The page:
Facebook has paid contractors to transcribe audio clips from users of its Messenger service, raising privacy concerns for a company with a history of privacy lapses.
NEW YORK — Facebook has paid contractors to transcribe audio clips from users of its Messenger service, raising privacy concerns for a company with a history of privacy lapses.
The practice was, until recently, common in the tech industry. Companies say the use of humans helps improve their services. But users aren’t typically aware that humans and not just computers are reviewing audio.
Transcriptions done by humans raise bigger concerns because of the potential of rogue employees or contractors leaking details. The practice at Google emerged after some of its Dutch language audio snippets were leaked. More than 1,000 recordings were obtained by Belgian broadcaster VRT NWS, which noted that some contained sensitive personal conversations – as well as information that identified the person speaking.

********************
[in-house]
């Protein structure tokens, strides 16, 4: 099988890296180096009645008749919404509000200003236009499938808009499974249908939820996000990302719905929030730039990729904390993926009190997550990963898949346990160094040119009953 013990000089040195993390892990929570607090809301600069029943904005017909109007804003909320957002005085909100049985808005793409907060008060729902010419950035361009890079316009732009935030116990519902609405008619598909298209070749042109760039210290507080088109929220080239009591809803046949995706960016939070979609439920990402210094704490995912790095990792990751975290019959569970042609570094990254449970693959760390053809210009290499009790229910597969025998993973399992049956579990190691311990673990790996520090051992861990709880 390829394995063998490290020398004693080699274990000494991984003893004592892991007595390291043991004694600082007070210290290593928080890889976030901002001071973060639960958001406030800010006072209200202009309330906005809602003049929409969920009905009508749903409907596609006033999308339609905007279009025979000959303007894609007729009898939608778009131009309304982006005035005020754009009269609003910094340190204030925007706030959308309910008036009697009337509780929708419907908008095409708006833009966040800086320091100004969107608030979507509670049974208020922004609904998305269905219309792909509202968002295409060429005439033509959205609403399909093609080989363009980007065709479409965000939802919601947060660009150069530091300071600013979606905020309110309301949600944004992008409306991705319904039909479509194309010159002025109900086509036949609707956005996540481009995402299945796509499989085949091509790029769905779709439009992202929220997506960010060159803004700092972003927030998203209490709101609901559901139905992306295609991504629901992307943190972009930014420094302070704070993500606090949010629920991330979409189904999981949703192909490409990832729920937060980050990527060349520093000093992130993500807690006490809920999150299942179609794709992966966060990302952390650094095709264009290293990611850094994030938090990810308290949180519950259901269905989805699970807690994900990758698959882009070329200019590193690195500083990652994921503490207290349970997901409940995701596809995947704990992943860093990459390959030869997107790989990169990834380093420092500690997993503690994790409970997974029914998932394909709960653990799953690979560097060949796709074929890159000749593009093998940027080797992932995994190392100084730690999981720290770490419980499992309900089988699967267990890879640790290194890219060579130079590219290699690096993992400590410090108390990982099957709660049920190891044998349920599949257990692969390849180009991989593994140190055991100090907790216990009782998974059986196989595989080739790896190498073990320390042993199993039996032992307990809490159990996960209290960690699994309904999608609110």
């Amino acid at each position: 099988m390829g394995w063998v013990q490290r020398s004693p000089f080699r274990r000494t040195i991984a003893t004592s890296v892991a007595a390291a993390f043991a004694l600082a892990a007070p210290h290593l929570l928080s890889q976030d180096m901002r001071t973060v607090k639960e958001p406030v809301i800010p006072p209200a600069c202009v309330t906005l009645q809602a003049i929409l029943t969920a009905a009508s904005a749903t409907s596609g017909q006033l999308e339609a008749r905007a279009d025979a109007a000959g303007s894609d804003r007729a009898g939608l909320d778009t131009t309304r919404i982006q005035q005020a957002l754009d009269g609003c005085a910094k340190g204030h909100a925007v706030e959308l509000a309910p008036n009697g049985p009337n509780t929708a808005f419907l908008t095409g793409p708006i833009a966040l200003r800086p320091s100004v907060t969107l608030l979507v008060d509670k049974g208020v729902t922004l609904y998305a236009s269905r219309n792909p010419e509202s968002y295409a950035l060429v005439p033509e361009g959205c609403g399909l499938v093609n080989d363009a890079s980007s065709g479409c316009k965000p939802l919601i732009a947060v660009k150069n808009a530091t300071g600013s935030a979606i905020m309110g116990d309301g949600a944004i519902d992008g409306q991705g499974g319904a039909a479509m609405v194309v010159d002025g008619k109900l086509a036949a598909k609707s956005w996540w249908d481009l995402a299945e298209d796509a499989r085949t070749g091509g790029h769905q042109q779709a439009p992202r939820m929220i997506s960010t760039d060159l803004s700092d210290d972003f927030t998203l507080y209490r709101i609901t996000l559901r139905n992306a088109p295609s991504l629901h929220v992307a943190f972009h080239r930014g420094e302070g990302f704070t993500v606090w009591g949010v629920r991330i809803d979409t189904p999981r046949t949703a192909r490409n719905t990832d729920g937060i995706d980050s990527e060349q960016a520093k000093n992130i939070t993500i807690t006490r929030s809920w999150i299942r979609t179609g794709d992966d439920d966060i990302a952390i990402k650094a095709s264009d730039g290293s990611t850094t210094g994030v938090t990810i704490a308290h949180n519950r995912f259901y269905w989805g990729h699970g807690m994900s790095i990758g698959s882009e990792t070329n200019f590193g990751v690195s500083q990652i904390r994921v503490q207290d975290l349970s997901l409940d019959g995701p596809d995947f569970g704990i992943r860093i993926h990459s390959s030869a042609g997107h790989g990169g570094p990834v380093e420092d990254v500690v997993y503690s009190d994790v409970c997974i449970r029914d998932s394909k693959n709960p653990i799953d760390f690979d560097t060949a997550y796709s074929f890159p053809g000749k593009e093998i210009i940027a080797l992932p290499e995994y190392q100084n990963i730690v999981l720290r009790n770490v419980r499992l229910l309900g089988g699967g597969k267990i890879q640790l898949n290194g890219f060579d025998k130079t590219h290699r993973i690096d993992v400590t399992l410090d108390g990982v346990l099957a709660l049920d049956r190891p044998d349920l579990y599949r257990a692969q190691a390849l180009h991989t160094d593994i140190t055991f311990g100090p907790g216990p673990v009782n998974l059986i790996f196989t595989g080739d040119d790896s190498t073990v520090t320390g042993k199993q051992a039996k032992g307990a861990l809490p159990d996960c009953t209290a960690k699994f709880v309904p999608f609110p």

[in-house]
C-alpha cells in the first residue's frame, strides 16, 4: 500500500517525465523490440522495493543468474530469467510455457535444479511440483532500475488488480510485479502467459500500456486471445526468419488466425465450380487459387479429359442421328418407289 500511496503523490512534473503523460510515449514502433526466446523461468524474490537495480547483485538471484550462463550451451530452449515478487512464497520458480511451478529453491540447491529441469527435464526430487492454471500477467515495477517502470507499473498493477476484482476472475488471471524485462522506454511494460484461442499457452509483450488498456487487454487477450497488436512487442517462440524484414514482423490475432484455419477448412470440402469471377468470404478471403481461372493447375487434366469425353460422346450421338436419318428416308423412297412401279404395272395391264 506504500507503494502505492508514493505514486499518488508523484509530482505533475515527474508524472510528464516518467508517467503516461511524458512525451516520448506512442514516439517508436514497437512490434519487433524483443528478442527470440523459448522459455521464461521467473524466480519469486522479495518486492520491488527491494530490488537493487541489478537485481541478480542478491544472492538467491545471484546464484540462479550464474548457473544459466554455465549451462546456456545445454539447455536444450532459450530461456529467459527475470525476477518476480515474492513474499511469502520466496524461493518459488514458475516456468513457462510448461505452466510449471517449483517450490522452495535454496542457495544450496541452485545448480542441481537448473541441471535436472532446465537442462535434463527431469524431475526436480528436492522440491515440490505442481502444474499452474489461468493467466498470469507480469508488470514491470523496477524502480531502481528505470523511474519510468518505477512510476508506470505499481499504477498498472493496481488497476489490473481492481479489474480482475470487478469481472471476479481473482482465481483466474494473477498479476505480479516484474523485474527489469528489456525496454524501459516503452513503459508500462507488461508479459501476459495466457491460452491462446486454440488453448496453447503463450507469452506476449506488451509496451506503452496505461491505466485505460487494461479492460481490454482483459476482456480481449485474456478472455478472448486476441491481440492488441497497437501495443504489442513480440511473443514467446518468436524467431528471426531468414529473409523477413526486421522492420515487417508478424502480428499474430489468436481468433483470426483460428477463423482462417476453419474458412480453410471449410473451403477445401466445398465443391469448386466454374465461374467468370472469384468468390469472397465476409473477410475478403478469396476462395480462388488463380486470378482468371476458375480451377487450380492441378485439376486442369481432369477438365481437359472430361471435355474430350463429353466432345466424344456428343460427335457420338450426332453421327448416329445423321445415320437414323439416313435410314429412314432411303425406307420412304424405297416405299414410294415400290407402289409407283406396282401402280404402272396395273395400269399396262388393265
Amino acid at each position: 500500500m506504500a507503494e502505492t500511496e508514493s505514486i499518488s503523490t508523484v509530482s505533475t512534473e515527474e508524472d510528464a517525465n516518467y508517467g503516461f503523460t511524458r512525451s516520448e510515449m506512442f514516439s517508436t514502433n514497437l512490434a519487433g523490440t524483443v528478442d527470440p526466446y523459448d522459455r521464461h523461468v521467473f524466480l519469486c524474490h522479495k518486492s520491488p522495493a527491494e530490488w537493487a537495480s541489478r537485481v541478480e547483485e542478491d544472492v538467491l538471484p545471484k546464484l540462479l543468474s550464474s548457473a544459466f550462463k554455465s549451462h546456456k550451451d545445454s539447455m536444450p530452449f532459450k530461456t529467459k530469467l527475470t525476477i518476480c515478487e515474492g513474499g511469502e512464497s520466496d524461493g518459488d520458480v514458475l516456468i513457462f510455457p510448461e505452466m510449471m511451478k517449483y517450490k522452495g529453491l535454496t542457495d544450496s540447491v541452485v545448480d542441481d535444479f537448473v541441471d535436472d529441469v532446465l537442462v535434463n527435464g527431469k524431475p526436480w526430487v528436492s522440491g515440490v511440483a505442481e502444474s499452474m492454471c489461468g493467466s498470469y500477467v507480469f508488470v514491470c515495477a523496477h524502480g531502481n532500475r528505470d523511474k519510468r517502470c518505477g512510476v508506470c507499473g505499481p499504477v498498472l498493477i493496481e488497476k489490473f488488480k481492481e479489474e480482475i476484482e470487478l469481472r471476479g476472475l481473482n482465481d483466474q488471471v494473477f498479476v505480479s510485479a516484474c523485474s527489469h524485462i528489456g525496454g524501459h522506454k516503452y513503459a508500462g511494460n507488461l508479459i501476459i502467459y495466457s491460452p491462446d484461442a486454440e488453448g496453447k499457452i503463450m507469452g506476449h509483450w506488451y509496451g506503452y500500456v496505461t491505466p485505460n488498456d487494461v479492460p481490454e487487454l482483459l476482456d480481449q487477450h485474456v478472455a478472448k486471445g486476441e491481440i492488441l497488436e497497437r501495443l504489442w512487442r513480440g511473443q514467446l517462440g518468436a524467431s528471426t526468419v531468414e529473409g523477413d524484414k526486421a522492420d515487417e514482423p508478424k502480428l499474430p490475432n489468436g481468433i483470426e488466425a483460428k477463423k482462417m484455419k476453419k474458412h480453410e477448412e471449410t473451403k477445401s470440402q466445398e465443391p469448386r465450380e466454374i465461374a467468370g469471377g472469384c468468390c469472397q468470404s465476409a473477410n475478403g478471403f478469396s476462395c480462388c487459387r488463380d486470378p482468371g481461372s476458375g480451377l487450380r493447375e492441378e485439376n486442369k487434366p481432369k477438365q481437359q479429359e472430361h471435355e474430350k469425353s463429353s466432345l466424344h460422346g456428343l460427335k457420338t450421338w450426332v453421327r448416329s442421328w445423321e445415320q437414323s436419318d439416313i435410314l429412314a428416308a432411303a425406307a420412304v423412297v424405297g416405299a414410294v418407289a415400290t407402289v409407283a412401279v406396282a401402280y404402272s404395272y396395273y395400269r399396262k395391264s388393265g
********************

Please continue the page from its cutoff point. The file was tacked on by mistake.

“We feel we have some control over machines,” said Jamie Winterton, director of strategy at Arizona State University’s Global Security Initiative. “You have no control over humans that way. There’s no way once a human knows something to drag that piece of data to the recycling bin.”
Jeffrey Chester, executive director for the Center for Digital Democracy privacy-advocacy group, said it’s bad enough that Facebook uses artificial intelligence as part of its data-monitoring activities. He said the use of humans as well is “even more alarming.”
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